The child-support scheme has the capacity to provide financial certainty and strengthen resilience to the primary household where children reside.   In Australia, the clear majority (83%) of one-parent families with children or dependent students are headed by a single mother. Child Support has the potential to assist in more secure housing, provide the basics for children and reduce hardship.

It is a unique and important public policy formed in 1988 at a time when child poverty had captured Australia’s attention and concern. It was well-known that there were low levels of child support being paid by non-custodial parents (26%) and that mothers encountered barriers, difficulties and costs when updating and or enforcing child support through the courts.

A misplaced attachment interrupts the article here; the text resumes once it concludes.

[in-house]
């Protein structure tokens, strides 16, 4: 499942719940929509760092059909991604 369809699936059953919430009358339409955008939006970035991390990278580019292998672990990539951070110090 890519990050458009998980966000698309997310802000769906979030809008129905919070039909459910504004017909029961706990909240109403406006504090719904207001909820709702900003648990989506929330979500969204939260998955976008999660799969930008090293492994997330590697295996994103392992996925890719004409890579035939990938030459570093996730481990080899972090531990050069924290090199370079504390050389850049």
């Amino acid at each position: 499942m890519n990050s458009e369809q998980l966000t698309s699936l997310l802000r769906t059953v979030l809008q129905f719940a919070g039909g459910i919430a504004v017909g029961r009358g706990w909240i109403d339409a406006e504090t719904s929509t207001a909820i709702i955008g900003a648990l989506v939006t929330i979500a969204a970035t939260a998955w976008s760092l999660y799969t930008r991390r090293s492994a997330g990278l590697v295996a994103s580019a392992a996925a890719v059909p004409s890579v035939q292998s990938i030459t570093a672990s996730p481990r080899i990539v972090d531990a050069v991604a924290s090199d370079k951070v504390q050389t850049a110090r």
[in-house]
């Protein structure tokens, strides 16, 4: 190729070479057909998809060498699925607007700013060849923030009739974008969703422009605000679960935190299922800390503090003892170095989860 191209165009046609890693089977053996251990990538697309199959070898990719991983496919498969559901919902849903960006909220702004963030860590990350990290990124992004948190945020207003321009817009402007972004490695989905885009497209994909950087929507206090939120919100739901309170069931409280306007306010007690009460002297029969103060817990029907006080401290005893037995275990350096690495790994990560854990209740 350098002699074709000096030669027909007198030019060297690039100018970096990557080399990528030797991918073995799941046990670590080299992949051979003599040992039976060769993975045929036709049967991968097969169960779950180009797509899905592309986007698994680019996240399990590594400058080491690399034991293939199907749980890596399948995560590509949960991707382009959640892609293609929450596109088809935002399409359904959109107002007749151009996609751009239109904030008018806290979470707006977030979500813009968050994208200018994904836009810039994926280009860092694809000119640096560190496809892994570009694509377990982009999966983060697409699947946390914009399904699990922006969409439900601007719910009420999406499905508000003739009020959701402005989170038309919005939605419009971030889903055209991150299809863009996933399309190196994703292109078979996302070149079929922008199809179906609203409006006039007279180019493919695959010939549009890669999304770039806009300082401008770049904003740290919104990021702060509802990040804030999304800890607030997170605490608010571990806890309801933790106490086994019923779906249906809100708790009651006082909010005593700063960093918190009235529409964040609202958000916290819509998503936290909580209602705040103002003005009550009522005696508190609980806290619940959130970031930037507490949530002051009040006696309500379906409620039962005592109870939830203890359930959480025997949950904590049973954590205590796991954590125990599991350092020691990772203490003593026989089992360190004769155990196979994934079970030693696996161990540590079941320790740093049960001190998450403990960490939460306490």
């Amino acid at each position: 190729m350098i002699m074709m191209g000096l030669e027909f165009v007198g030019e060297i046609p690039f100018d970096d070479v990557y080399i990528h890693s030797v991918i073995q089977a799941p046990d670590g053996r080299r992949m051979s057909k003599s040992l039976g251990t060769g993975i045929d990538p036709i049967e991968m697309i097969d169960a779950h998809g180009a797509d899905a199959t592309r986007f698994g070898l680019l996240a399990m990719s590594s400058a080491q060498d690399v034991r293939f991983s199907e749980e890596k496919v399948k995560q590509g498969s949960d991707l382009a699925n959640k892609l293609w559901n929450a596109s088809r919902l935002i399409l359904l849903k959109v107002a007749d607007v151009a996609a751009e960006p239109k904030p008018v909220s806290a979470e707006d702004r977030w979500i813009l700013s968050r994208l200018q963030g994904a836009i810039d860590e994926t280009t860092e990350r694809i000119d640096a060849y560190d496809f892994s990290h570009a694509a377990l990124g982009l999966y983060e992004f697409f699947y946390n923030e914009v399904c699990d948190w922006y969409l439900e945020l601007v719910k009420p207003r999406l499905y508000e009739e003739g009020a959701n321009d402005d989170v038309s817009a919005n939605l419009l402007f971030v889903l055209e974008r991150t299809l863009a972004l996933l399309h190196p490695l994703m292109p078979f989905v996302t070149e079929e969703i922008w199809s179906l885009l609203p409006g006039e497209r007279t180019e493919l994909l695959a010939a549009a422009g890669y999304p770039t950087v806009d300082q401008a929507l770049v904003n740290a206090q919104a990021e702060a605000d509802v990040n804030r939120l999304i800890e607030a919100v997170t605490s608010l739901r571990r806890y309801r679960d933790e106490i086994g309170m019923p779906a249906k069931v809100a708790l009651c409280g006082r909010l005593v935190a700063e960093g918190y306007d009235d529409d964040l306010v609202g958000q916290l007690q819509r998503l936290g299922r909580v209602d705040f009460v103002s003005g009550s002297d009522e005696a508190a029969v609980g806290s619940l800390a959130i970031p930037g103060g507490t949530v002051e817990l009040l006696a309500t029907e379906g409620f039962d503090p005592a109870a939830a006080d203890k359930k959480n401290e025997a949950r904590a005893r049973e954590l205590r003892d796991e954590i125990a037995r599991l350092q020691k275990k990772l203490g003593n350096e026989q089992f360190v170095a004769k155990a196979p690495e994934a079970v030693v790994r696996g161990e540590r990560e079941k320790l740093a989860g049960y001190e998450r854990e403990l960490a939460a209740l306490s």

The Department of Social Services (DSS) has the responsibility for the administration of the child support legislation and works to develop and improve child support policy to enable more effective delivery of the scheme. The Department of Human Services (DHS) delivers the scheme and provides services to parents and carers.

Please visit Our Voice page to access our submissions, public statements and our work as we seek for an efficient system that ensures that payments are transferred in time and in full.

If you wish to publicly share your experience of child-support debt which is used in submissions, raising community awareness and for commentary in the media Click here.